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Tag: stingray

Judge: DEA May Not Track Cell Phones without a Warrant

courtroomBy Steve Neavling
ticklethewire.com

A federal judge delivered a major blow to the DEA’s use of Stingrays, which enable law enforcement to collect evidence by using fake phone masts.

U.S, District Court Judge William Pauley III said the use of Stingrays would violate the Fourth Amendment unless a warrant is granted, the Register reports. 

The decision comes after a Maryland judge made the same ruling in 2015.

“Absent a search warrant, the Government may not turn a citizen’s cell phone into a tracking device,” the judge said.

Stingrays enable authorities to listen to conversations and access information on phones.

Other Stories of Interest

 

Details of FBI’s Closely Guarded ‘Stingray’ May Soon Become Public

By Steve Neavling
ticklethewire.com

The FBI directed a local police department to drop criminal charges against a suspect in 2012 to avoid the public finding out about a secret device to track people, CNN reports.

The device, called the “Stringray,” allows investigators to find suspects by tracking their cell phones. The technology mimics a cell phone tower, tricking the phone into switching over to the “Stringray” while investigators access the location.

Judge Patrick H. NeMoyer in Buffalo, NY, has indicated he wants the FBI to turn over details of the secret technology that the bureau was using with Erie Police in Pennsylvania.

According to CNN, police used the device to track several criminal suspects, four missing people and a suicidal person.

But the judge believes the public has a right to know more details of the technology.

Judge Permits Use of Clandestine Cellphone Device Despite Privacy Concerns

Steve Neavling
ticklethewire.com 

The FBI’s use of a clandestine cellphone tracking device is a lawful surveillance tool, a judge has ruled, Slate.com reports.

The Stingray, as it’s called, is a transceiver that tricks cell phones into using a fake network.

Judge David Campbell dismissed concerns that the surveillance was overly intrusive.

The ACLU said the ruling “trivializes the intrusive nature of electronic searches and potentially opens the door to troubling government misuse of new technology.”

OTHER STORIES OF INTEREST

Can FBI Tap Into Cell Phones without a Warrant? Arguments Begin in Federal Court Today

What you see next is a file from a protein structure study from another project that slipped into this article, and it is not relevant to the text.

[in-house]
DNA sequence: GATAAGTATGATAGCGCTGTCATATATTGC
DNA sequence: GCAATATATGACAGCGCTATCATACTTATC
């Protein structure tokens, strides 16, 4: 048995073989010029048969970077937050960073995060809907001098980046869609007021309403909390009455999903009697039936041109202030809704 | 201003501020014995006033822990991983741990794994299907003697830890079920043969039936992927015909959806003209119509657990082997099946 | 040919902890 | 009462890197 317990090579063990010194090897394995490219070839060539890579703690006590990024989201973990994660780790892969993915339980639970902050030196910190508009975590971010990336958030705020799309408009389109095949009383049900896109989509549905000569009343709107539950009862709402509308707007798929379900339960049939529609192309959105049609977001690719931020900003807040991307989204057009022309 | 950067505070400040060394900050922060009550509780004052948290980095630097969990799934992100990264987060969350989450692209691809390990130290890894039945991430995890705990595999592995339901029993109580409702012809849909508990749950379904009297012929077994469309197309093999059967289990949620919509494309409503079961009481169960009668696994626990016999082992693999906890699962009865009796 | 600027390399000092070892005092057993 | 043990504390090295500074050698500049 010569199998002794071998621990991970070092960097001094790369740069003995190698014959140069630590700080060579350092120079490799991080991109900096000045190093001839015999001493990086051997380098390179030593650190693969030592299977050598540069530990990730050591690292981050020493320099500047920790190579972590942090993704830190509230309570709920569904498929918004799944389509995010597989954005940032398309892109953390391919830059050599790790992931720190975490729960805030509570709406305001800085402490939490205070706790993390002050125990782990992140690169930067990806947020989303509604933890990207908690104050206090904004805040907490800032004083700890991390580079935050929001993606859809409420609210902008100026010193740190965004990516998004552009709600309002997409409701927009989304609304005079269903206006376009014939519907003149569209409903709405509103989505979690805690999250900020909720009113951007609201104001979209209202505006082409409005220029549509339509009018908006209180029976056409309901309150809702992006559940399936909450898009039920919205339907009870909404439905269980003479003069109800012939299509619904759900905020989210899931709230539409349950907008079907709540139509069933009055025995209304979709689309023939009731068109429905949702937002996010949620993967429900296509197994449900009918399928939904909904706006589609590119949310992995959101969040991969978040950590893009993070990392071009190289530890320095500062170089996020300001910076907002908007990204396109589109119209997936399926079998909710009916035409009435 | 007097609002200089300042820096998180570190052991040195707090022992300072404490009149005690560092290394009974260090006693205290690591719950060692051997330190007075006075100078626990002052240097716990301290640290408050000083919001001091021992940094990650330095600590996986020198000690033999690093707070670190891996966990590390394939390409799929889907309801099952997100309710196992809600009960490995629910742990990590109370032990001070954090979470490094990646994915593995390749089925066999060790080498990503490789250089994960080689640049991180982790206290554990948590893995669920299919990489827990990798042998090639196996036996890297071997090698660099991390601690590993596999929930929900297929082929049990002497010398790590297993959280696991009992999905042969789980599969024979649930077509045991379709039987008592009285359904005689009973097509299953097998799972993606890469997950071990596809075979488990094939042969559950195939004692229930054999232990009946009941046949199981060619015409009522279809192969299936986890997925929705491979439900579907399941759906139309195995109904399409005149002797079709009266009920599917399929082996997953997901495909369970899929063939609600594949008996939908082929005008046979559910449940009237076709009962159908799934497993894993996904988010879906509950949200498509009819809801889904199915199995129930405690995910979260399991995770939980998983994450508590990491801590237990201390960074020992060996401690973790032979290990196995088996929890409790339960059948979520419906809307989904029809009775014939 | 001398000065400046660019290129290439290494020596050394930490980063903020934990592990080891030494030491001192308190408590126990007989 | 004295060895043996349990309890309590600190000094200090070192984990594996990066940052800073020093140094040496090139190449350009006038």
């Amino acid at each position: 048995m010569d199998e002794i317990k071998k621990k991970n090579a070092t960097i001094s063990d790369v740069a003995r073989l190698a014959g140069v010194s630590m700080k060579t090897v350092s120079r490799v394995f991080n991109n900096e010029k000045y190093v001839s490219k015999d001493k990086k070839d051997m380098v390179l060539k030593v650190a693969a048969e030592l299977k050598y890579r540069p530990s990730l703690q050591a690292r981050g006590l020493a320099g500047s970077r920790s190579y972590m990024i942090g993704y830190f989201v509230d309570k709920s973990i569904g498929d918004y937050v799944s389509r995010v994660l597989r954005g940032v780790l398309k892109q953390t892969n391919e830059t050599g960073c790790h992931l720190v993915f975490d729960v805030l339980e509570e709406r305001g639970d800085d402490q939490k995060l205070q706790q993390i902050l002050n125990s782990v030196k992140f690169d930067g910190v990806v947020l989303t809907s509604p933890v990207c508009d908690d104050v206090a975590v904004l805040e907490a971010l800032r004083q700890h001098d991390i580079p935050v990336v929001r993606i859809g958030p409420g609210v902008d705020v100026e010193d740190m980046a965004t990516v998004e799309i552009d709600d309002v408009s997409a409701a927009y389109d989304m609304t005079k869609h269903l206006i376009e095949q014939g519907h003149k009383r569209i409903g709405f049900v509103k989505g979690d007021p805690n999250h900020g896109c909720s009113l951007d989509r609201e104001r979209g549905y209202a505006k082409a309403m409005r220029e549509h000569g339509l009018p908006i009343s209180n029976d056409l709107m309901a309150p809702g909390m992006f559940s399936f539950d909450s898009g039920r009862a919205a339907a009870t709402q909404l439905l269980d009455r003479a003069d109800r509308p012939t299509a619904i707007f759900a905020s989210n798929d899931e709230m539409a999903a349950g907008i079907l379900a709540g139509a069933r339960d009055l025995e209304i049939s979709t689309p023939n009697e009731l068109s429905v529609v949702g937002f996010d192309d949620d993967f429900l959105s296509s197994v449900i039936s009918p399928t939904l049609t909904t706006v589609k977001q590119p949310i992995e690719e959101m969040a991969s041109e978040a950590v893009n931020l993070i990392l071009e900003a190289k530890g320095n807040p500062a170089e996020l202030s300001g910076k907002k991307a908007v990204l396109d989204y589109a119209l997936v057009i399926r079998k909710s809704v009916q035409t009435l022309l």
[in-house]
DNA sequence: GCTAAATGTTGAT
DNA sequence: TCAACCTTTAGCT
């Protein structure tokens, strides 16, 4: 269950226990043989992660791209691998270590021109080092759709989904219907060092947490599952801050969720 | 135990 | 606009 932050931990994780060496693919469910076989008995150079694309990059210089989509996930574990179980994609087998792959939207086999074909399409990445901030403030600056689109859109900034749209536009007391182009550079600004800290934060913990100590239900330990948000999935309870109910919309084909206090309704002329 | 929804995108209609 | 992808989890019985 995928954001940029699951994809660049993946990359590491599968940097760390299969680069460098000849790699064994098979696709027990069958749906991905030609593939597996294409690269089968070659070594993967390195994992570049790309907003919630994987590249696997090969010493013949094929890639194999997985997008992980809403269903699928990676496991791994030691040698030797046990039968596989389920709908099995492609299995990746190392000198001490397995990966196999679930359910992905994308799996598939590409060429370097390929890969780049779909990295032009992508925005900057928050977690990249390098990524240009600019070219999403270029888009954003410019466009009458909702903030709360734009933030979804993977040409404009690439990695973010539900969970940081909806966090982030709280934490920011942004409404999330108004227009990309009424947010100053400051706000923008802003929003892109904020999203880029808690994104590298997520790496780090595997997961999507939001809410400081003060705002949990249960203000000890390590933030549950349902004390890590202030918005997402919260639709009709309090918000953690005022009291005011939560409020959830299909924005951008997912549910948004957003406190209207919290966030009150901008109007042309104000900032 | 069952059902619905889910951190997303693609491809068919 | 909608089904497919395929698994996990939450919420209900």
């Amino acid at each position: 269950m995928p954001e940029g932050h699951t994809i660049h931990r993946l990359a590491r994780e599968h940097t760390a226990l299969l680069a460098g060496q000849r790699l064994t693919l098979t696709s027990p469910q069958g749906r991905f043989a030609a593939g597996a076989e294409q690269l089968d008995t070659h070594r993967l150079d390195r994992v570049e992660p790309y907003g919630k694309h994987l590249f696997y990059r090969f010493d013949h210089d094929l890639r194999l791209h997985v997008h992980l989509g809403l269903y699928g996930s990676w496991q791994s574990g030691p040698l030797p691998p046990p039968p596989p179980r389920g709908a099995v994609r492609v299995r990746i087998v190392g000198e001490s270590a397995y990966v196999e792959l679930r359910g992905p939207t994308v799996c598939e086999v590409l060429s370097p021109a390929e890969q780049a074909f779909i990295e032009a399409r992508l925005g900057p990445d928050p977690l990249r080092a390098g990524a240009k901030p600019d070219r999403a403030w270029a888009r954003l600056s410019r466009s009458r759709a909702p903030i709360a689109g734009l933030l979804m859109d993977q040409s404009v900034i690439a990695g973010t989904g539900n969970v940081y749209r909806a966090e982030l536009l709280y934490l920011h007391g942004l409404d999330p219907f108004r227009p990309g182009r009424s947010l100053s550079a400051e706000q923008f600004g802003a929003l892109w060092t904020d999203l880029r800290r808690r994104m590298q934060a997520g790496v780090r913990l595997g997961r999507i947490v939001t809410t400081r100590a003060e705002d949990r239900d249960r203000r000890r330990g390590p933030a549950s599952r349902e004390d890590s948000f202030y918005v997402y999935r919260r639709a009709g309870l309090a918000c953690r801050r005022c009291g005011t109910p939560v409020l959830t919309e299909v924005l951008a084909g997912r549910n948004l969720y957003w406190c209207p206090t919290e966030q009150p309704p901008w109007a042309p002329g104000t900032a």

Steve Neavling
ticklethewire.com 

The FBI’s use of cell-phone tracking technology will go on trial this afternoon.

At issue is stingray devices, which use legitimate cell towers to connect to mobile devices, CNET reports.

Civil libertarians argue the devices violate Americans’ Fourth Amendment right to reasonable privacy and want to impose limits on them, in the same way that challenges forced restrictions on warrantless use of thermal imaging devices, CNET wrote.

Federal authorities say stingray devices are a useful tool in cracking crimes.

Law Enforcement’s Use of Cell Phone Tracker Device Fuels Constitutional Debate

By JENNIFER VALENTINO-DEVRIES
Wall Street Journal

For more than a year, federal authorities pursued a man they called simply “the Hacker.” Only after using a little known cellphone-tracking device—a stingray—were they able to zero in on a California home and make the arrest.

Stingrays are designed to locate a mobile phone even when it’s not being used to make a call. The Federal Bureau of Investigation considers the devices to be so critical that it has a policy of deleting the data gathered in their use, mainly to keep suspects in the dark about their capabilities, an FBI official told The Wall Street Journal in response to inquiries.

A stingray’s role in nabbing the alleged “Hacker”—Daniel David Rigmaiden—is shaping up as a possible test of the legal standards for using these devices in investigations.

The FBI says it obtains appropriate court approval to use the device. Stingrays are one of several new technologies used by law enforcement to track people’s locations, often without a search warrant. These techniques are driving a constitutional debate about whether the Fourth Amendment, which prohibits unreasonable searches and seizures, but which was written before the digital age, is keeping pace with the times.

To read more click here.